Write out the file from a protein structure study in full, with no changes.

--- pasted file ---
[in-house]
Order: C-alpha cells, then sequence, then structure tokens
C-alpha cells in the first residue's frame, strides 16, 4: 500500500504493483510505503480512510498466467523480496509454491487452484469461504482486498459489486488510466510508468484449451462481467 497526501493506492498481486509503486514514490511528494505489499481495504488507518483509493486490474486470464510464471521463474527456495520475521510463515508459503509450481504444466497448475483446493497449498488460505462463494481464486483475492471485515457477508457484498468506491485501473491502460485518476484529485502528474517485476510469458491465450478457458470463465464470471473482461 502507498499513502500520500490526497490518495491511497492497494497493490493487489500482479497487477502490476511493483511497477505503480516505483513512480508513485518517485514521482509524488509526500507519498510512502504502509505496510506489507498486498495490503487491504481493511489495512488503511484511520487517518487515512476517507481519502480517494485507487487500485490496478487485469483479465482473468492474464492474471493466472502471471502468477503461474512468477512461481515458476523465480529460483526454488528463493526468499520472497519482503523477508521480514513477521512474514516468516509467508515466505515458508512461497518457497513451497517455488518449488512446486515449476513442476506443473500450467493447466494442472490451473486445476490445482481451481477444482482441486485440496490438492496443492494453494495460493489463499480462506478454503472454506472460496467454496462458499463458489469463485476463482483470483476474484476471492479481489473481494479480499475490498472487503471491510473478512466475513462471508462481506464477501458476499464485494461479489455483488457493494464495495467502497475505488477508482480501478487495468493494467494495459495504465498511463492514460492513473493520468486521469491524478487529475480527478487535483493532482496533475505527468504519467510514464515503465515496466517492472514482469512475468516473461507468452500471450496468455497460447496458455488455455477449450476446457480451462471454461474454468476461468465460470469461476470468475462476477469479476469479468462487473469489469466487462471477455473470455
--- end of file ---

[in-house]
Order: C-alpha cells, then sequence, then structure tokens
C-alpha cells in the first residue's frame, strides 16, 4: 500500500504493483510505503480512510498466467523480496509454491487452484469461504482486498459489486488510466510508468484449451462481467 497526501493506492498481486509503486514514490511528494505489499481495504488507518483509493486490474486470464510464471521463474527456495520475521510463515508459503509450481504444466497448475483446493497449498488460505462463494481464486483475492471485515457477508457484498468506491485501473491502460485518476484529485502528474517485476510469458491465450478457458470463465464470471473482461 502507498499513502500520500490526497490518495491511497492497494497493490493487489500482479497487477502490476511493483511497477505503480516505483513512480508513485518517485514521482509524488509526500507519498510512502504502509505496510506489507498486498495490503487491504481493511489495512488503511484511520487517518487515512476517507481519502480517494485507487487500485490496478487485469483479465482473468492474464492474471493466472502471471502468477503461474512468477512461481515458476523465480529460483526454488528463493526468499520472497519482503523477508521480514513477521512474514516468516509467508515466505515458508512461497518457497513451497517455488518449488512446486515449476513442476506443473500450467493447466494442472490451473486445476490445482481451481477444482482441486485440496490438492496443492494453494495460493489463499480462506478454503472454506472460496467454496462458499463458489469463485476463482483470483476474484476471492479481489473481494479480499475490498472487503471491510473478512466475513462471508462481506464477501458476499464485494461479489455483488457493494464495495467502497475505488477508482480501478487495468493494467494495459495504465498511463492514460492513473493520468486521469491524478487529475480527478487535483493532482496533475505527468504519467510514464515503465515496466517492472514482469512475468516473461507468452500471450496468455497460447496458455488455455477449450476446457480451462471454461474454468476461468465460470469461476470468475462476477469479476469479468462487473469489469466487462471477455473470455